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NEURONAL STRUCTURE


NEURONAL STRUCTURE
Neuronal structure reflects the functional characteristics of the individual neuron. Incoming information is projected to a neuron mainly through axonal terminations on the cell body and dendrites. These synapses are isolated and are protected by astrocytic processes. The dendrites usually make up the greatest surface area of the neuron. Some protrusions from dendritic branches (dendritic spines) are sites of specific axodendritic synapses. 

NEURONAL STRUCTURE

Each specific neuronal type has a characteristic dendritic branching pattern called the dendritic tree, or dendritic arborizations. The neuronal cell body varies from a few micrometers (µm) in diameter to more than 100 µm. The neuronal cytoplasm contains extensive rough endoplasmic reticulum (rough ER), reflecting the massive amount of protein synthesis necessary to maintain the neuron and its processes. The Golgi apparatus is involved in packaging potential signal molecules for transport and release. Large numbers of mitochondria are necessary to meet the huge energy demands of neurons, particularly those related to the maintenance of ion pumps and membrane potentials. Each neuron has a single (or occasionally no) axon, usually emerging from the cell body or occasionally from a dendrite (e.g., some hip- pocampal CA neurons). The cell body tapers to the axon at the axon hillock, followed by the initial segment of the axon, which contains the Na+ channels, the first site where action potentials are initiated. The axon extends for a variable distance from the cell body (up to 1 m or more). An axon larger than 1 to 2 µm in diameter is insulated by a sheath of myelin provided by oligodendroglia in the central nervous system (CNS) or Schwann cells in the peripheral nervous system (PNS). An axon may branch into more than 500,000 axon terminals, and may terminate in a highly localized and circumscribed zone (e.g., primary somatosensory axon projections used for fine discriminative touch) or may branch to many disparate regions of the brain (e.g., noradrenergic axonal projections of the locus coeruleus). A neuron whose axon terminates at a distance from its cell body and dendritic tree is called a macroneuron or a Golgi type I neuron; a neuron whose axon terminates locally, close to its cell body and dendritic tree, is called a microneuron, a Golgi type II neuron, a local circuit neuron, or an interneuron. There is no typical neuron because each type of neuron has its own specialization. However, pyramidal cells and lower motor neurons are commonly used to portray a so-called typical neuron.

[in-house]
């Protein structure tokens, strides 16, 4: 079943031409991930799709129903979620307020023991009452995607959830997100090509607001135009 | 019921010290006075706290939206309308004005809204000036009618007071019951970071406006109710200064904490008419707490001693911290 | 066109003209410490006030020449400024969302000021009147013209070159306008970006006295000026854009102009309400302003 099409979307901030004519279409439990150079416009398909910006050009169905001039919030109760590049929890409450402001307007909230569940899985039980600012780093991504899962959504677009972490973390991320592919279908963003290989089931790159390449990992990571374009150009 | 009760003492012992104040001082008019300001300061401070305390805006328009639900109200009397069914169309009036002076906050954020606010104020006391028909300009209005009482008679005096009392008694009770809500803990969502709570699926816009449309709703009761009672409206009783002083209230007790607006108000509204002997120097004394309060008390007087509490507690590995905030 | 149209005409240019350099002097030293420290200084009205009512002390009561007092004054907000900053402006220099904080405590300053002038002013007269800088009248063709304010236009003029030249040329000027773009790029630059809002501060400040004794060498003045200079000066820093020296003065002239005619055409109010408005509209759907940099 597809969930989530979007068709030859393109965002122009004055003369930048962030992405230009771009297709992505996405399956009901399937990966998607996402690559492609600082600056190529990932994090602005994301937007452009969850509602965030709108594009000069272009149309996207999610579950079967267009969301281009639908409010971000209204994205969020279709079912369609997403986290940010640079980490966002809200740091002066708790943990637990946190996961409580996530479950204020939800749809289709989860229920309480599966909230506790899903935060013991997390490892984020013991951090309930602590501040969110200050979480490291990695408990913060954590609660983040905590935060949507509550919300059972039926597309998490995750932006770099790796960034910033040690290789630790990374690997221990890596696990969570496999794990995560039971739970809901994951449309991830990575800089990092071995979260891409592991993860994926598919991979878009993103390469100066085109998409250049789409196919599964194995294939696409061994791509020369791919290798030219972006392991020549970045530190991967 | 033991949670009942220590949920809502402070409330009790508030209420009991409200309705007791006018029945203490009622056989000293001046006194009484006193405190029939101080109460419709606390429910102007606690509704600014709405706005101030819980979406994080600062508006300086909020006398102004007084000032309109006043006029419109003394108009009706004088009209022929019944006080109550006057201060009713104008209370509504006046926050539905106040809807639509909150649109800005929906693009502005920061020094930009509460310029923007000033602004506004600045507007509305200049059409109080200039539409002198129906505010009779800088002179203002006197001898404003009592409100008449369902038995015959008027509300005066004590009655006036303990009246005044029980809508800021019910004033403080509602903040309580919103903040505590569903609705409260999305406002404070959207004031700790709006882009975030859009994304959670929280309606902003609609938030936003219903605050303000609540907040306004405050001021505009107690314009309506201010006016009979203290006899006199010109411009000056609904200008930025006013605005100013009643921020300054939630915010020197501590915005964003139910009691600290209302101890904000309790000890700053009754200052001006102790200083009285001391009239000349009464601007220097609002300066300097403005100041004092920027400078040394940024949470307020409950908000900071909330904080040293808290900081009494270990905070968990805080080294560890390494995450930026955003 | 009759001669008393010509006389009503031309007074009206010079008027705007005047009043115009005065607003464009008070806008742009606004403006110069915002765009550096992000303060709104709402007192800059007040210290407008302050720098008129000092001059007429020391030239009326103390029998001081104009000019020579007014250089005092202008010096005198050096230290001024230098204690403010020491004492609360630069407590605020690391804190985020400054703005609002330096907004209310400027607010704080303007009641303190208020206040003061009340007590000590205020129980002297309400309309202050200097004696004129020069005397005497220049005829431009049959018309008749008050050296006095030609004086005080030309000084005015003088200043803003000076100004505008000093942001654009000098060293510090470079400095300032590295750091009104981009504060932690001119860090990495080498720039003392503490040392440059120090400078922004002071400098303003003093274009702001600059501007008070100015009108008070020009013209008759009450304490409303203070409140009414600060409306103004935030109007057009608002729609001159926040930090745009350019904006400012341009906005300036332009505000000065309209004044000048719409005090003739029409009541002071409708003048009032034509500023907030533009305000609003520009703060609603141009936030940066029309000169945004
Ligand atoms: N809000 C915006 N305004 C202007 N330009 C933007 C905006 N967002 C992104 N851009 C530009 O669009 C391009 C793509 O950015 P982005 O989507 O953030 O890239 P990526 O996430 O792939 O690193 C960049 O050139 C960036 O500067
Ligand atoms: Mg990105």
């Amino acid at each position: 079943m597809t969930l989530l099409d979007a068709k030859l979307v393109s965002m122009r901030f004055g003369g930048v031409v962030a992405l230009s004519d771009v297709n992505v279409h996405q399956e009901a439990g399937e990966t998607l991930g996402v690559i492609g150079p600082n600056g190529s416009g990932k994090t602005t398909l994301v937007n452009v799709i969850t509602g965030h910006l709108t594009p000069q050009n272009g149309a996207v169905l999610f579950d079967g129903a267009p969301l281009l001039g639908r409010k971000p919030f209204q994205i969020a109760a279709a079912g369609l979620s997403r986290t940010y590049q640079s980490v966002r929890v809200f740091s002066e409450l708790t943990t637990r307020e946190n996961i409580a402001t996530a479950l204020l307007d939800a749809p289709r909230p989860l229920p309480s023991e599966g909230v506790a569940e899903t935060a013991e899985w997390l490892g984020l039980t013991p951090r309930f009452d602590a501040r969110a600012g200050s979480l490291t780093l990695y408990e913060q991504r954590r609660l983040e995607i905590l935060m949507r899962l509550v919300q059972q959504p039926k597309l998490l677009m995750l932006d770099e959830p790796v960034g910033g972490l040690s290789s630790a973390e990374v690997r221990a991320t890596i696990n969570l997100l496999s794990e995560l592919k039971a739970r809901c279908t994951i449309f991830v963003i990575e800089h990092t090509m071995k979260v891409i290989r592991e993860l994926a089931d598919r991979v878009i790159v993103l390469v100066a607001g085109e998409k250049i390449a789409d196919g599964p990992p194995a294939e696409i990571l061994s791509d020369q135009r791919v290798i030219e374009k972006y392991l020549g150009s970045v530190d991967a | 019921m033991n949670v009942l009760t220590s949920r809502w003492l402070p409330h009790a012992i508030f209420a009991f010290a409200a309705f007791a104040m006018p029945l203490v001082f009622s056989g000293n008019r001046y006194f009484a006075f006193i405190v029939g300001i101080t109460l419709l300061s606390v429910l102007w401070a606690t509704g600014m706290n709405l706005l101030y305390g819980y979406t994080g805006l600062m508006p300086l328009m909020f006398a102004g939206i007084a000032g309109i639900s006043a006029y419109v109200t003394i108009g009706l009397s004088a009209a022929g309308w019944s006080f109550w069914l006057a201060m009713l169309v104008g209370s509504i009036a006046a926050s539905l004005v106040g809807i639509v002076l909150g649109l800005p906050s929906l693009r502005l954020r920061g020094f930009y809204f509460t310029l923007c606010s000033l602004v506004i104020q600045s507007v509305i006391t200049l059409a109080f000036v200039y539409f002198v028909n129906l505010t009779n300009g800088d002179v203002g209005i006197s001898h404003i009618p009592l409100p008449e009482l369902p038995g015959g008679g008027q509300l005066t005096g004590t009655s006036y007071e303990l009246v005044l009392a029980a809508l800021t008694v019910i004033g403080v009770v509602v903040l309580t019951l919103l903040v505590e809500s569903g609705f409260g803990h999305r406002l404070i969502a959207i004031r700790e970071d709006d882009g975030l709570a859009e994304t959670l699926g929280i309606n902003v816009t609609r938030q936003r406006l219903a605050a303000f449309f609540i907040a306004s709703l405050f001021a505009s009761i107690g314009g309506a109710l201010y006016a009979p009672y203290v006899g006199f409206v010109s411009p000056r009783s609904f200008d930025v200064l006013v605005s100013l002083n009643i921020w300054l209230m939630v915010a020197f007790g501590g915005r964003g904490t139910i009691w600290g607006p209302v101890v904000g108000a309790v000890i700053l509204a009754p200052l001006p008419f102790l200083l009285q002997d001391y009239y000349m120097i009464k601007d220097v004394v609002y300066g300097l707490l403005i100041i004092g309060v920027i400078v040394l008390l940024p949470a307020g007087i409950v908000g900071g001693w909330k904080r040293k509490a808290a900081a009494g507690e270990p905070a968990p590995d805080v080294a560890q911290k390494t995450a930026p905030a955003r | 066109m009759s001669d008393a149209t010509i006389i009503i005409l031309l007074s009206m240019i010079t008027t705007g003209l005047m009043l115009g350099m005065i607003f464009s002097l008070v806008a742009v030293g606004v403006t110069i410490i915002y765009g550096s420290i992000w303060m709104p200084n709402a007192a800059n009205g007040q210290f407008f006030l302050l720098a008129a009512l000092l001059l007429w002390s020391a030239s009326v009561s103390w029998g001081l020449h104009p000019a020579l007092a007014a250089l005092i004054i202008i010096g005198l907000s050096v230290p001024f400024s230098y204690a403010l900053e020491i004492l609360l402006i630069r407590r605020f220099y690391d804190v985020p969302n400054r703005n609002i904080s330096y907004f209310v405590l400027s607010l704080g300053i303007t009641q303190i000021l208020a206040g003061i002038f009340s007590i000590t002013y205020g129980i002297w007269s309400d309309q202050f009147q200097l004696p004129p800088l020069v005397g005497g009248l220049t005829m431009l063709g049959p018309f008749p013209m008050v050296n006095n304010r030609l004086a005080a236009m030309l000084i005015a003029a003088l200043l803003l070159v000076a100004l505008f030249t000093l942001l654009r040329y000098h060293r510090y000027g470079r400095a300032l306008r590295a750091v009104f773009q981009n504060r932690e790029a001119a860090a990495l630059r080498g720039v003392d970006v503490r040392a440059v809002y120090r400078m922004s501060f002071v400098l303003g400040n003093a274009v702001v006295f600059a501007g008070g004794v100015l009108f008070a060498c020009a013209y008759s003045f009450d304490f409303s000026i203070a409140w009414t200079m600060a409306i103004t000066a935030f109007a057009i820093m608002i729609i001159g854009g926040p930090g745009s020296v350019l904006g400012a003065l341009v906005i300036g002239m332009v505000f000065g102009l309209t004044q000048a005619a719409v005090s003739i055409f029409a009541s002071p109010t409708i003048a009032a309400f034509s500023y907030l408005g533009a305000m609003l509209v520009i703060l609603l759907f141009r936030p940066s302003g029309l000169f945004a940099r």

CLINICAL POINT
Neurons require extraordinary metabolic resources to sustain their functional integrity, particularly that related to the maintenance of membrane potentials for the initiation and propagation of action potentials. Neurons require aerobic metabolism for the generation of adenosine triphosphate (ATP) and have virtually no ATP reserve, so they require continuous delivery of glucose and oxygen, generally in the range of 15% to 20% of the body’s resources, which is a dispro- portionate consumption of resources. During starvation, when glucose availability is limited, the brain can shift gradually to using beta-hydroxybutyrate and acetoacetate as energy sources for neuronal metabolism; however, this is not an instant process and is not available to buffer acute hypoglycemic episodes. An ischemic episode of even 5 minutes, resulting from a heart attack or an ischemic stroke, can lead to permanent damage in some neuronal populations such as pyramidal cells in the CA1 region of the hippocampus. In cases of longer ischemia, widespread neuronal death can occur. Because neurons are postmitotic cells, except for a small subset of interneurons, dead neurons are not replaced. One additional consequence of the postmitotic state of most neurons is that they are not sources of tumor formation. Brain tumors derive mainly from glial cells, ependymal cells, and meningeal cells.

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